Title is evocative and short, but not too cute. If in doubt, keep it brief and descriptive.
The description succinctly sets out the problem the talk addresses, and what attendees will learn.
The abstract provides additional concrete details on what will be covered
New analysts or engineers are often lost when textbook approaches fail on real world data. Drawing inspiration from problem solving techniques in mathematics and physics, we will walk through examples that illustrate how come up with creative solutions and solve problems with big data.
TIP: Outline approach/bullet points is preferable to a long ramble
- •Creating Models
- •Sampling & Approximation
- •Finding Edge Cases
- •Testing Extremes
- •Working Backwards
- •Joining to External Data & Crowdsourcing
- •Turning Errors into Improvements
The title embodies why anyone should care about a new programming language
The description elaborates why the audience should care.
TIP: Descriptions are also a good place to describe what attendees will learn.
The abstract contains more specific details and demonstrates deep knowledge of the topic.
The computational kernel approach provides extreme performance, but sacrifices generality and assumes a fixed set of highly reliable computational resources. The framework approach gives up raw performance in exchange for fault tolerance, easier scaling, and greater generality. Julia provides a global distributed address space, a flexible futures mechanism, automatic serialization of user data and code, elastic parallelism, and simple, integrated fault handling. These primitives allow various approaches to distributed computation to be implemented succinctly and easily, with high performance, entirely in Julia.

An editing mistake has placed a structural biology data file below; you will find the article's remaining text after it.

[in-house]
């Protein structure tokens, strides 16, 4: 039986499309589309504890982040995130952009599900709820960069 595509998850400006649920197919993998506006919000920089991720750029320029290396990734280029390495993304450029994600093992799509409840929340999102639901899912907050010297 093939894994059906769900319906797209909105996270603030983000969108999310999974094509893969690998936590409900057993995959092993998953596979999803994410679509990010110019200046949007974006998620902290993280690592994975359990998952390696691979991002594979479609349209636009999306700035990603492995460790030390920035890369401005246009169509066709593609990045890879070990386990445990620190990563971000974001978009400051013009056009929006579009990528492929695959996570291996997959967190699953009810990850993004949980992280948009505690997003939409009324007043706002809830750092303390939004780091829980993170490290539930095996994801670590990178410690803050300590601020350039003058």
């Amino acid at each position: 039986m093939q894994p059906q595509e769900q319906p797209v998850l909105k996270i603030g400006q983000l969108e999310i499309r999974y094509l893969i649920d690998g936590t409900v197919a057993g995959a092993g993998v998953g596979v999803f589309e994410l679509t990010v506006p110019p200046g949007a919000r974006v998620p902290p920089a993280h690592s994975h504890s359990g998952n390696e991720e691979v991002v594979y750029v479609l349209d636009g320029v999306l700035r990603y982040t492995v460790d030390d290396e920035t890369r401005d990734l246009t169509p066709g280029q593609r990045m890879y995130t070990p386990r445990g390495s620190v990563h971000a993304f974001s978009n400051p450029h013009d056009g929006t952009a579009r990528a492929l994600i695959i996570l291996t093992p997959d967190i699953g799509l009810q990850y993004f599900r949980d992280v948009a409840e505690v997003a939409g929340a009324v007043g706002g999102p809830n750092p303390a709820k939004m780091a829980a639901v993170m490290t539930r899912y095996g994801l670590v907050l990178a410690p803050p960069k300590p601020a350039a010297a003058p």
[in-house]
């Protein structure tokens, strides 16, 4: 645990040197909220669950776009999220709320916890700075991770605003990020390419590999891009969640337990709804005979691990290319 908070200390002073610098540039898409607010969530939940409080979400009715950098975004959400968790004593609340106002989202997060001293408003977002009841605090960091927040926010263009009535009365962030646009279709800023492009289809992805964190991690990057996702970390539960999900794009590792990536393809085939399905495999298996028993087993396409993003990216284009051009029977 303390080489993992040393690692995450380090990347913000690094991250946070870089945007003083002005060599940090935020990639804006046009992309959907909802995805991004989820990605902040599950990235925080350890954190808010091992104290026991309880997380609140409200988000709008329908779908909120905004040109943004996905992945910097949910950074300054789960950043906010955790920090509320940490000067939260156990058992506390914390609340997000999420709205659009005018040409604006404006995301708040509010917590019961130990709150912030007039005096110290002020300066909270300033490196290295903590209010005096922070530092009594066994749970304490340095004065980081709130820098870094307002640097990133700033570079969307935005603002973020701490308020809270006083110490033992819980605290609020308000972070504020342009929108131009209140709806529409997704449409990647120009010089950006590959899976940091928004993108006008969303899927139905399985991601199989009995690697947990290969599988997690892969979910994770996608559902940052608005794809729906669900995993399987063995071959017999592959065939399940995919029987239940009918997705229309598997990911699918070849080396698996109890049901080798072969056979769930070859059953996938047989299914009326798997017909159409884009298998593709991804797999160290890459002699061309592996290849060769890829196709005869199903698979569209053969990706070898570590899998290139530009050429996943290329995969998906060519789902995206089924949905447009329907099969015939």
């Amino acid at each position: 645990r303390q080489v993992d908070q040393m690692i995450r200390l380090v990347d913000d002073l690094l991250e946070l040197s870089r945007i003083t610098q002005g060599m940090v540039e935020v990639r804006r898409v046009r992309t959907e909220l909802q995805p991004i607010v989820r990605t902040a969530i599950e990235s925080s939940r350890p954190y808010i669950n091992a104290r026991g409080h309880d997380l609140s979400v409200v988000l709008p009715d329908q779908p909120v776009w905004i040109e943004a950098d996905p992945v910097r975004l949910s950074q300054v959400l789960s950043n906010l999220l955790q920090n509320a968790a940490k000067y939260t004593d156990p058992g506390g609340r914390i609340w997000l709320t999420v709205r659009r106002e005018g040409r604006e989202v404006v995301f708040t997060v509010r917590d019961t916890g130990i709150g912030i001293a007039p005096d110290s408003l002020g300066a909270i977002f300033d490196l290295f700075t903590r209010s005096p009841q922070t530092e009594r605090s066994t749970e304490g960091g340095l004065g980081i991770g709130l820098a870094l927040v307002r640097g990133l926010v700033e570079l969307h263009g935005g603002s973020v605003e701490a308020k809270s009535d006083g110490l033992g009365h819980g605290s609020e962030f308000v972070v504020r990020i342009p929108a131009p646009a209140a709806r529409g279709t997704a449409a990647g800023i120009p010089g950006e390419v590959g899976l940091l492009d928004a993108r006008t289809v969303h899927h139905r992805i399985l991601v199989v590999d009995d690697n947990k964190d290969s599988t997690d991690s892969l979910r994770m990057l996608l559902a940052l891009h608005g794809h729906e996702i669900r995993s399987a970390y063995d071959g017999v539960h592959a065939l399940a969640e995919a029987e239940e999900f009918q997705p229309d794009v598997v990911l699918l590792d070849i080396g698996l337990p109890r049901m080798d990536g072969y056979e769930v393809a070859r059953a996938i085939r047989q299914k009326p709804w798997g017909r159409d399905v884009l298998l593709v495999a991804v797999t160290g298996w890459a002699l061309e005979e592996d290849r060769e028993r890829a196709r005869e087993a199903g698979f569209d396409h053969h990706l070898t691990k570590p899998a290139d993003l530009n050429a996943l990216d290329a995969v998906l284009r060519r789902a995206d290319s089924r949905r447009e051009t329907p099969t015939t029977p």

Case Study Presentation
The title references a brand people have heard of and states clearly an attractive achievement with the promise of telling attendees how it was done
The description is clear on what attendees will hear: a fun and useful case study with specific and relevant lessons for others.
The abstract makes it clear that the speaker intends to convey transferable knowledge—always a concern with case studies, which are only entertainment if you can't get anything out of it for your own use.
If you are planning to build and launch a web application, growth is what you should be concerned with and prepared for. So how exactly can you architect an application, without breaking the bank, while sustaining a snappy and compelling application experience across the scaling spectrum?
In this presentation, Frank Weigel will focus specifically on the data management challenges web application developers face, and provide criteria for selecting a data management model that will provide the scalability and performance needed to support massive growth. The presentation will also highlight the architecture of OMGPOP's Draw Something, an example of a game that was prepared for growth.
Title is straightforward.
Scope is clear and with a concise description of what will be taught.
What attendees should bring and what they should expect to leave with is clearly emphasized.
TIP: if the topic is deeply technical, a brief outline should be included.
We will discuss how to figure out what story to tell, select the right data, and pick appropriate layout and encodings. The goal is to learn how to create a visualization that conveys appropriate knowledge to a specific audience (which may include the designer).
We'll briefly discuss tools, including pencil and paper. No prior technology or graphic design experience is necessary. An awareness of some basic user-centered design concepts will be helpful.
Understanding of your specific data or data types will help immensely. Please do bring data sets to play with.
Many thanks to Jeff Bezanson, Wes Bos, Noah Iliinsky, Rachel Myers, Emily Nakashima, Stefan Karpinski, Peter Skomoroch, and Frank Weigel for allowing us to use their speaking proposal submissions.